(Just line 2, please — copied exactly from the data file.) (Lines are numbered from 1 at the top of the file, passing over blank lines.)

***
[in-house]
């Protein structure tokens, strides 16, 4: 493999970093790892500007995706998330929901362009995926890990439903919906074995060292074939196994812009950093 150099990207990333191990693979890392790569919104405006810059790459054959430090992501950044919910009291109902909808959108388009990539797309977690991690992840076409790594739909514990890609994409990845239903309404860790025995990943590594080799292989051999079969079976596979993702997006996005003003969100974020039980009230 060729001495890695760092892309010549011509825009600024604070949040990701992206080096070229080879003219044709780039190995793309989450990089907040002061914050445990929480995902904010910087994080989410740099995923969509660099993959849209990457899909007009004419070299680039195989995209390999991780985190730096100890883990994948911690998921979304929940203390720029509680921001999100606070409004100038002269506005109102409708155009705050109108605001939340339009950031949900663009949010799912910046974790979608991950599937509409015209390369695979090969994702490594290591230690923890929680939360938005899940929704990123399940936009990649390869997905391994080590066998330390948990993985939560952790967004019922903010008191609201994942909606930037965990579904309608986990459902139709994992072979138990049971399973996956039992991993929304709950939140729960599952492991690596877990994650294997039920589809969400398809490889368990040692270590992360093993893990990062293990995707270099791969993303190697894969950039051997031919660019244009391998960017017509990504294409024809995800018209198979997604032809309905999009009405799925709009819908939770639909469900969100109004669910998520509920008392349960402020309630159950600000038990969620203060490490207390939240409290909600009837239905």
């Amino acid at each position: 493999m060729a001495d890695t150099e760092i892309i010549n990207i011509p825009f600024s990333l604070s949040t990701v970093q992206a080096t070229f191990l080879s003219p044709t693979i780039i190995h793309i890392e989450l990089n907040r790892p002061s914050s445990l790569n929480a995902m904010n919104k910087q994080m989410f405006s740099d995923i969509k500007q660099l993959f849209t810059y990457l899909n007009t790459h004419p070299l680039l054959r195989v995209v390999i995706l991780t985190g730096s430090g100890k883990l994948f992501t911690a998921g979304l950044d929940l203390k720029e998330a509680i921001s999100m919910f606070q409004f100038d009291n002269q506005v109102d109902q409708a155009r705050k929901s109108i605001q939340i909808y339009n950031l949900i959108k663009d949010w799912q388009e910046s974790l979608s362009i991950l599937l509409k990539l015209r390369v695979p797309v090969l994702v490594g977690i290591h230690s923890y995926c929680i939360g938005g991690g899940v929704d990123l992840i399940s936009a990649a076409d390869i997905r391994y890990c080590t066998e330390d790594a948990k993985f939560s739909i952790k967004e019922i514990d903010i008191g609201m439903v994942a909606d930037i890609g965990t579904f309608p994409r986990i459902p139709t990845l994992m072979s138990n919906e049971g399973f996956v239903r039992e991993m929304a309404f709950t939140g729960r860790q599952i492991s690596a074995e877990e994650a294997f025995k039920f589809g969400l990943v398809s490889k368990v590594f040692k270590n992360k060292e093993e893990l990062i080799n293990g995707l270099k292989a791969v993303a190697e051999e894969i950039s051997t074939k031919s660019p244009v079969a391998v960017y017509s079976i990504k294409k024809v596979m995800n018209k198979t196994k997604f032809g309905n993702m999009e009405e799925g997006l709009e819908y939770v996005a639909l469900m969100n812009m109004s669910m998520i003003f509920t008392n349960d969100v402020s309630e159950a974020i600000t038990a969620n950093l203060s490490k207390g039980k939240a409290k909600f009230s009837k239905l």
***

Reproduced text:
């Protein structure tokens, strides 16, 4: 493999970093790892500007995706998330929901362009995926890990439903919906074995060292074939196994812009950093 150099990207990333191990693979890392790569919104405006810059790459054959430090992501950044919910009291109902909808959108388009990539797309977690991690992840076409790594739909514990890609994409990845239903309404860790025995990943590594080799292989051999079969079976596979993702997006996005003003969100974020039980009230 060729001495890695760092892309010549011509825009600024604070949040990701992206080096070229080879003219044709780039190995793309989450990089907040002061914050445990929480995902904010910087994080989410740099995923969509660099993959849209990457899909007009004419070299680039195989995209390999991780985190730096100890883990994948911690998921979304929940203390720029509680921001999100606070409004100038002269506005109102409708155009705050109108605001939340339009950031949900663009949010799912910046974790979608991950599937509409015209390369695979090969994702490594290591230690923890929680939360938005899940929704990123399940936009990649390869997905391994080590066998330390948990993985939560952790967004019922903010008191609201994942909606930037965990579904309608986990459902139709994992072979138990049971399973996956039992991993929304709950939140729960599952492991690596877990994650294997039920589809969400398809490889368990040692270590992360093993893990990062293990995707270099791969993303190697894969950039051997031919660019244009391998960017017509990504294409024809995800018209198979997604032809309905999009009405799925709009819908939770639909469900969100109004669910998520509920008392349960402020309630159950600000038990969620203060490490207390939240409290909600009837239905």